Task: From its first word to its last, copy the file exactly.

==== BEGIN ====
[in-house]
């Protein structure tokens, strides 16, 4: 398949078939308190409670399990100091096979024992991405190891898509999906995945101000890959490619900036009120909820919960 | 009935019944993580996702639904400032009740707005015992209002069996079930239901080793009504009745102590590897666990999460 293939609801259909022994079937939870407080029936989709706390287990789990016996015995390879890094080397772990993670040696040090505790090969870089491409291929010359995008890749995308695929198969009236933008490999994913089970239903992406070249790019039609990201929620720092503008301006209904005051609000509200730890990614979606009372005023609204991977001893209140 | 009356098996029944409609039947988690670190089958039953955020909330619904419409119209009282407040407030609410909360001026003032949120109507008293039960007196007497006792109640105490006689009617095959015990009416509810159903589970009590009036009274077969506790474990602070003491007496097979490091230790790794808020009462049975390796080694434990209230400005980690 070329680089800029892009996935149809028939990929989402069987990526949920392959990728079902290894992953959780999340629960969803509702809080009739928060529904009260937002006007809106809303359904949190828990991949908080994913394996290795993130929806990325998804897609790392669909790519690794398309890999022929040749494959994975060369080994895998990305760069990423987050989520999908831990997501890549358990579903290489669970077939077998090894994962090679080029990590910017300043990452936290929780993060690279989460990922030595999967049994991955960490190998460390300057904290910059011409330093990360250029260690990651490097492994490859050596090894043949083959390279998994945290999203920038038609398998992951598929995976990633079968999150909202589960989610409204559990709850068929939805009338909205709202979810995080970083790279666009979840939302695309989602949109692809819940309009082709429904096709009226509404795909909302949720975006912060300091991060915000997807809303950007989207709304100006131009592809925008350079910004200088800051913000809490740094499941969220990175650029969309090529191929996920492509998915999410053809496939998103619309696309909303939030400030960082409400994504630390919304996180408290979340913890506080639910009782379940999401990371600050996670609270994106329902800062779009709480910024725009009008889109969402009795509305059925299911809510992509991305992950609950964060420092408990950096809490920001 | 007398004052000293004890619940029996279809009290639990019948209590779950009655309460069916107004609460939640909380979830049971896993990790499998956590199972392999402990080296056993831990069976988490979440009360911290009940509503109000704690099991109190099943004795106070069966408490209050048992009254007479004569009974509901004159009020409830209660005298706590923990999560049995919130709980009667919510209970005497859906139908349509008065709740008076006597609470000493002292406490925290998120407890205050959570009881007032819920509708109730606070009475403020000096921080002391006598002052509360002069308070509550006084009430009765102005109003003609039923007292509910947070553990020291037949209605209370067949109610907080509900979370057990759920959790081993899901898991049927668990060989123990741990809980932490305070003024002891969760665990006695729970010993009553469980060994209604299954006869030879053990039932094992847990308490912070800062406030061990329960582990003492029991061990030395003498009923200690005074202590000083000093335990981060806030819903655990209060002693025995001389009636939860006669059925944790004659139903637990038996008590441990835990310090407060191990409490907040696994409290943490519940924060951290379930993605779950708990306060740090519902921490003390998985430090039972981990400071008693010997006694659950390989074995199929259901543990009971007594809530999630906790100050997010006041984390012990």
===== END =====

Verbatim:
[in-house]
């Protein structure tokens, strides 16, 4: 398949078939308190409670399990100091096979024992991405190891898509999906995945101000890959490619900036009120909820919960 | 009935019944993580996702639904400032009740707005015992209002069996079930239901080793009504009745102590590897666990999460 293939609801259909022994079937939870407080029936989709706390287990789990016996015995390879890094080397772990993670040696040090505790090969870089491409291929010359995008890749995308695929198969009236933008490999994913089970239903992406070249790019039609990201929620720092503008301006209904005051609000509200730890990614979606009372005023609204991977001893209140 | 009356098996029944409609039947988690670190089958039953955020909330619904419409119209009282407040407030609410909360001026003032949120109507008293039960007196007497006792109640105490006689009617095959015990009416509810159903589970009590009036009274077969506790474990602070003491007496097979490091230790790794808020009462049975390796080694434990209230400005980690 070329680089800029892009996935149809028939990929989402069987990526949920392959990728079902290894992953959780999340629960969803509702809080009739928060529904009260937002006007809106809303359904949190828990991949908080994913394996290795993130929806990325998804897609790392669909790519690794398309890999022929040749494959994975060369080994895998990305760069990423987050989520999908831990997501890549358990579903290489669970077939077998090894994962090679080029990590910017300043990452936290929780993060690279989460990922030595999967049994991955960490190998460390300057904290910059011409330093990360250029260690990651490097492994490859050596090894043949083959390279998994945290999203920038038609398998992951598929995976990633079968999150909202589960989610409204559990709850068929939805009338909205709202979810995080970083790279666009979840939302695309989602949109692809819940309009082709429904096709009226509404795909909302949720975006912060300091991060915000997807809303950007989207709304100006131009592809925008350079910004200088800051913000809490740094499941969220990175650029969309090529191929996920492509998915999410053809496939998103619309696309909303939030400030960082409400994504630390919304996180408290979340913890506080639910009782379940999401990371600050996670609270994106329902800062779009709480910024725009009008889109969402009795509305059925299911809510992509991305992950609950964060420092408990950096809490920001 | 007398004052000293004890619940029996279809009290639990019948209590779950009655309460069916107004609460939640909380979830049971896993990790499998956590199972392999402990080296056993831990069976988490979440009360911290009940509503109000704690099991109190099943004795106070069966408490209050048992009254007479004569009974509901004159009020409830209660005298706590923990999560049995919130709980009667919510209970005497859906139908349509008065709740008076006597609470000493002292406490925290998120407890205050959570009881007032819920509708109730606070009475403020000096921080002391006598002052509360002069308070509550006084009430009765102005109003003609039923007292509910947070553990020291037949209605209370067949109610907080509900979370057990759920959790081993899901898991049927668990060989123990741990809980932490305070003024002891969760665990006695729970010993009553469980060994209604299954006869030879053990039932094992847990308490912070800062406030061990329960582990003492029991061990030395003498009923200690005074202590000083000093335990981060806030819903655990209060002693025995001389009636939860006669059925944790004659139903637990038996008590441990835990310090407060191990409490907040696994409290943490519940924060951290379930993605779950708990306060740090519902921490003390998985430090039972981990400071008693010997006694659950390989074995199929259901543990009971007594809530999630906790100050997010006041984390012990």